Climate: Average daytime air temperature are 27°C / 80°F in winter and 30°C / 88°F in summer. Diving is great all year.
Water Temperature: 27 – 30°C / 81 – 85°F
Time: UTC -4:00
Language: English (official), Creole or French based Patois spoken by many.
Currency: East Caribbean Dollars, XCD and USD is widely accepted
Electricity: 220 volts, 50 cycles. Converters are usually available in hotels.
Marriage Requirements: St. Lucia does not have a residency period, so this allows marriage licenses to be obtained within 24 for hours of arrival with a same day marriage license application. For those who apply for the regular marriage license, the couple is required to be in St. Lucia two days prior to their wedding. As laws, fees, and requirements are subject to change.
Airport(s): Hewanorra International Airport (UVF)
Hyperbaric Chamber: Tapion Hospital Hyperbaric Chamber
From angelfish, frogfish, octopus and more, the healthy reefs of St. Lucia abound with life. Getting your fins wet for the first time? St. Lucia, with gentle currents and high visibility at most dive sites, is a great place to start.
Above the turquoise waters the island is a nature lover’s paradise. Hiking the rainforest or the twin peaks of The Pitons will help you get your nature fix. Shopping is a cultural experience when you visit Market Day, a 100 year tradition where the vendors sell their assorted sundries under colorful parasols.
Ti Kaye and St Lucia is probably one of the nicest places we have ever been...no really...(I know I have said that in the past about other destinations)...LOL...We found that the staff at Ti Kaye were the friendliest I believe we have ever ran across...always eager to help and it felt "genuine", not phony..know what I mean?
The resort was very well taken care of. Our room was awesome with a fantastic view. It was clean, and cozy. The outdoor shower was way cool we thought. The food at the restaurant was good...I did think it was a bit pricey...(I do all the cooking at home and can whip up some pretty good stuff so I might be a bit biased). It probably cost us around $80 per night US dollars, for dinner...which we don't mind spending , but back home that's a REALLY awesome meal...know what I mean...No complaints however, just stating the facts..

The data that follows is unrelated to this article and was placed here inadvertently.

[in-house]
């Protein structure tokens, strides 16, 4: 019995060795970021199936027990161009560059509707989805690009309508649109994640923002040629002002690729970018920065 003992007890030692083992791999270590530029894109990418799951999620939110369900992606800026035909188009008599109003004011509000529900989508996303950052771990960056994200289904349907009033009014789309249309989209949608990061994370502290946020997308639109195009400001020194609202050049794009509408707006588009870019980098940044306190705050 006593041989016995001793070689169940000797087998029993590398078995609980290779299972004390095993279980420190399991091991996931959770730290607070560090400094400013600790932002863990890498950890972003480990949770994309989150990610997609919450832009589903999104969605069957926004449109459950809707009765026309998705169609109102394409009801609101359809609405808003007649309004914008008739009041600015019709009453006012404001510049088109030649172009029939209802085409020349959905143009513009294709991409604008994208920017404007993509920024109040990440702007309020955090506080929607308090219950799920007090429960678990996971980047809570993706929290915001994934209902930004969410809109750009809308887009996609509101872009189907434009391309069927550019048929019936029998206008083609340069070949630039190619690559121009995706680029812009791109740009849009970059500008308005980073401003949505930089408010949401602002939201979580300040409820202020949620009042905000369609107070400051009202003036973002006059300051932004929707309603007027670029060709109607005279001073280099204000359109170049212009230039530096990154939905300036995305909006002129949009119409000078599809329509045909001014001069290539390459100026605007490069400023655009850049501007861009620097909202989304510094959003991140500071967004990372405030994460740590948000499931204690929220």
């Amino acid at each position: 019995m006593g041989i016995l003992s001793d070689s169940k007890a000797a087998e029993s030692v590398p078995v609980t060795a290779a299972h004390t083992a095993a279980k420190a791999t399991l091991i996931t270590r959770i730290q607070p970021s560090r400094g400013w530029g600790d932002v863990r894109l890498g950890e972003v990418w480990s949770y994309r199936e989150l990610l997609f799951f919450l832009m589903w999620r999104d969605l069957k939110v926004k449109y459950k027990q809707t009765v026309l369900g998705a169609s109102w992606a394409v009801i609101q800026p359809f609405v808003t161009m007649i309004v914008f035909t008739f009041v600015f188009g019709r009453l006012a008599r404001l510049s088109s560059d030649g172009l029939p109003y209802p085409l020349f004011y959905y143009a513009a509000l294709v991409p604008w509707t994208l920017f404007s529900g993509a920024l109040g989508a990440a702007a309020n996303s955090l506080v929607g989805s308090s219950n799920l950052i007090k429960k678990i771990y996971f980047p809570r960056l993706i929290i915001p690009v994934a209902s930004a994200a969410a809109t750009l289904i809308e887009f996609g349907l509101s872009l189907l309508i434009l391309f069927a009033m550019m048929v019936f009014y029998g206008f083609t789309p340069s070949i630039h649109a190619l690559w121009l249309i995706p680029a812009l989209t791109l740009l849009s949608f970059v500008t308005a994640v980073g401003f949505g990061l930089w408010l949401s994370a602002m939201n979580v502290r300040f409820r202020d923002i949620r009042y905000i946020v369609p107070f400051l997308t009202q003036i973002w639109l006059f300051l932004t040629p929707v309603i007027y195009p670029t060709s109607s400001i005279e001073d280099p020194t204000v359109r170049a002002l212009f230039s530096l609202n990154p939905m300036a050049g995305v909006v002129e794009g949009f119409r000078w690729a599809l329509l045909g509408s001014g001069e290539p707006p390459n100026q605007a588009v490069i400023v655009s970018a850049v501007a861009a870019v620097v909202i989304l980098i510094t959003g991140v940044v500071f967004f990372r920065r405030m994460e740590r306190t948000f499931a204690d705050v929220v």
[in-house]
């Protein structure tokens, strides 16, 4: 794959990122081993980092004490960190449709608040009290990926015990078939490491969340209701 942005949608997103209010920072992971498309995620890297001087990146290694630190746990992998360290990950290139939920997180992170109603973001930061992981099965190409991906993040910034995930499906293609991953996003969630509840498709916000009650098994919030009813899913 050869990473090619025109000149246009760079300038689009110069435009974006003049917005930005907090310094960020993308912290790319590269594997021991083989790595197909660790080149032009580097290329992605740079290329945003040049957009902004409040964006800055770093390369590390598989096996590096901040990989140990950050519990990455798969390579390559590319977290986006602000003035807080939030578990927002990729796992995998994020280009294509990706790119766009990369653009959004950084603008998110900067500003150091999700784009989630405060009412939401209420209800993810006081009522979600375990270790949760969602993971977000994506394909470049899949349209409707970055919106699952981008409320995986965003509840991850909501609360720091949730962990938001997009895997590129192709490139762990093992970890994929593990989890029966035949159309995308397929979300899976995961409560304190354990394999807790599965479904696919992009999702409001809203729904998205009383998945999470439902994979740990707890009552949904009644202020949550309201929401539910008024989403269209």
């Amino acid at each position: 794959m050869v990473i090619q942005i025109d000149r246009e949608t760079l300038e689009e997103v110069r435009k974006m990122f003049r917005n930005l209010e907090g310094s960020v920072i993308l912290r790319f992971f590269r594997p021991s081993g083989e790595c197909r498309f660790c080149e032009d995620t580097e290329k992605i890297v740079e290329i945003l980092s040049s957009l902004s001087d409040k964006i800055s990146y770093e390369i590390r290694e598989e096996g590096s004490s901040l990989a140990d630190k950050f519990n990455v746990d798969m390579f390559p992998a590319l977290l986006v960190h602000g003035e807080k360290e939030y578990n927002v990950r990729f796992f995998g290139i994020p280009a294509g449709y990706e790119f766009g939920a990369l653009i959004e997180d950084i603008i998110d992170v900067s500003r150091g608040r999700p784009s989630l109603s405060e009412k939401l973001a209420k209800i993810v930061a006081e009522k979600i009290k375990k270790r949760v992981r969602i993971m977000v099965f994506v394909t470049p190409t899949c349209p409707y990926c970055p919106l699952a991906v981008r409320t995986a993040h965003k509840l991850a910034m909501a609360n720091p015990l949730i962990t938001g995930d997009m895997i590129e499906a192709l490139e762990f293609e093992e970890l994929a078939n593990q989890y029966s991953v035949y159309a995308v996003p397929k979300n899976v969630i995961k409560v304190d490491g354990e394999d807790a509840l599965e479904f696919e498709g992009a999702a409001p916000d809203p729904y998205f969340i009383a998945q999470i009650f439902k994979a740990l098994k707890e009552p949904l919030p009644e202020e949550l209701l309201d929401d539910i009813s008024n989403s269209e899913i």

If I were to grumble about anything it would be the fact that the dive boat did not go out to many dive spots on the days we dove...we kept hearing that they needed at least 4 persons to run 15-20 minutes south where the supposedly "good diving" was. We did not dive every day, and they did go south one day that we didn't go. However, on our last day to dive we were told that we were going beneath the "Pitons" where we really wanted to do a dive...they did have 5 divers on the boat that morning...instead we went out in front of Ti Kaye where we had been diving the barren, dead coral all week long and dove there again...said something about a tropical depression coming in... as I am a Captain and ran charters in the Gulf for years a while back...so I could not really understand why they did not want to put much effort in the diving? There was another guy on the boat from Nashville. He agreed with my statements concerning the diving and actually paid a water taxi to take him south to another dive operator that took him to dive beneath the Pitons.
Not being one to complain, I did not let it ruin my day...we actually enjoyed everything about Ti Kaye with the exception of the diving...and that was OK just could have been much better. We actually did not do all of the dives we paid.
The resort took care of arranging all of our hiking excursions and various trips, so we did and saw lots. We did not rent a vehicle rather chose to be driven ...which was nice...
Ti Kaye is a remotely located resort and you are pretty much stuck there unless you pay for a ride or rent a car. If that bothers you , don't stay there...we enjoyed being away from it all and going in to town when we wanted to..We totally enjoyed the trip and look forward to going again...Once again, the staff ROCKED!!!
Sea Turtles; The Godfathers of Scuba Dive Magazines?
Sea Turtle’s; The Godfathers of All Dive Magazines?
Ever see a dive magazine without a single image of a sea turtle lurking somewhere between the pages? Not going to happen. They are there; just check again. At least one of the current 7 species of sea turtles will show up more often than any of the 400 plus species of sharks. They will show up three times more often than a seahor...
The Cuttlefish; The Undisputed Master of Camouflage.
The Undisputed Master of Camouflage.
Off the shores of every ocean except around the Americas hovers one of most ingenious creatures in the world. The Cuttlefish can blend in with almost any natural substrate and most divers will swim unknowingly right by them as they appear to look like a clump of seaweed, a rock, or a patch of gravel. To begin with, they are not a fish,...